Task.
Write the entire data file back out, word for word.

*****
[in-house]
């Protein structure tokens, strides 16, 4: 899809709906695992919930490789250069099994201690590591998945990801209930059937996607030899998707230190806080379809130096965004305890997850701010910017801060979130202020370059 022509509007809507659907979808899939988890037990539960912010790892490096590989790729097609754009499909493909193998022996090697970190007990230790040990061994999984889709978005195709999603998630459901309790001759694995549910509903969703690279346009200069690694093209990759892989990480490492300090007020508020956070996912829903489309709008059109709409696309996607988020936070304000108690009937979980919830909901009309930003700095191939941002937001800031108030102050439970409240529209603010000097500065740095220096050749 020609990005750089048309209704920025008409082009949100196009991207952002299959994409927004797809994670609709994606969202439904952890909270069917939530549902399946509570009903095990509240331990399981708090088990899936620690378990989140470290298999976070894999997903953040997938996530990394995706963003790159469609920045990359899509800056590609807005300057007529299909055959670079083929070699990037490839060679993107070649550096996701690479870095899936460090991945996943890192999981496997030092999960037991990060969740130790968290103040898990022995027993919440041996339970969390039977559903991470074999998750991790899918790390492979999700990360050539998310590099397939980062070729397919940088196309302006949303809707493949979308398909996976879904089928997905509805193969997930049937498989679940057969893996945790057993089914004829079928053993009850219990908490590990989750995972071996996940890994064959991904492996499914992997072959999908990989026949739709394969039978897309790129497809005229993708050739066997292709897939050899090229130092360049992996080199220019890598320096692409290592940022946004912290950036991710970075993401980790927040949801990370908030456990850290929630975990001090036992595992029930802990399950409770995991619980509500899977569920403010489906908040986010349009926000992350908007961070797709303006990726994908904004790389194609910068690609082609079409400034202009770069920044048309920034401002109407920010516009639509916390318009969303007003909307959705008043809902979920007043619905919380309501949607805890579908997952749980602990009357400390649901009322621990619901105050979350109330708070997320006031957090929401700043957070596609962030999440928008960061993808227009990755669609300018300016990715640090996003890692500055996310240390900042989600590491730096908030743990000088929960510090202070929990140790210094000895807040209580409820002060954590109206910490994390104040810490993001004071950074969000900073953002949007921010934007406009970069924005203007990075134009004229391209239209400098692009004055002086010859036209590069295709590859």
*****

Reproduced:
[in-house]
């Protein structure tokens, strides 16, 4: 899809709906695992919930490789250069099994201690590591998945990801209930059937996607030899998707230190806080379809130096965004305890997850701010910017801060979130202020370059 022509509007809507659907979808899939988890037990539960912010790892490096590989790729097609754009499909493909193998022996090697970190007990230790040990061994999984889709978005195709999603998630459901309790001759694995549910509903969703690279346009200069690694093209990759892989990480490492300090007020508020956070996912829903489309709008059109709409696309996607988020936070304000108690009937979980919830909901009309930003700095191939941002937001800031108030102050439970409240529209603010000097500065740095220096050749 020609990005750089048309209704920025008409082009949100196009991207952002299959994409927004797809994670609709994606969202439904952890909270069917939530549902399946509570009903095990509240331990399981708090088990899936620690378990989140470290298999976070894999997903953040997938996530990394995706963003790159469609920045990359899509800056590609807005300057007529299909055959670079083929070699990037490839060679993107070649550096996701690479870095899936460090991945996943890192999981496997030092999960037991990060969740130790968290103040898990022995027993919440041996339970969390039977559903991470074999998750991790899918790390492979999700990360050539998310590099397939980062070729397919940088196309302006949303809707493949979308398909996976879904089928997905509805193969997930049937498989679940057969893996945790057993089914004829079928053993009850219990908490590990989750995972071996996940890994064959991904492996499914992997072959999908990989026949739709394969039978897309790129497809005229993708050739066997292709897939050899090229130092360049992996080199220019890598320096692409290592940022946004912290950036991710970075993401980790927040949801990370908030456990850290929630975990001090036992595992029930802990399950409770995991619980509500899977569920403010489906908040986010349009926000992350908007961070797709303006990726994908904004790389194609910068690609082609079409400034202009770069920044048309920034401002109407920010516009639509916390318009969303007003909307959705008043809902979920007043619905919380309501949607805890579908997952749980602990009357400390649901009322621990619901105050979350109330708070997320006031957090929401700043957070596609962030999440928008960061993808227009990755669609300018300016990715640090996003890692500055996310240390900042989600590491730096908030743990000088929960510090202070929990140790210094000895807040209580409820002060954590109206910490994390104040810490993001004071950074969000900073953002949007921010934007406009970069924005203007990075134009004229391209239209400098692009004055002086010859036209590069295709590859």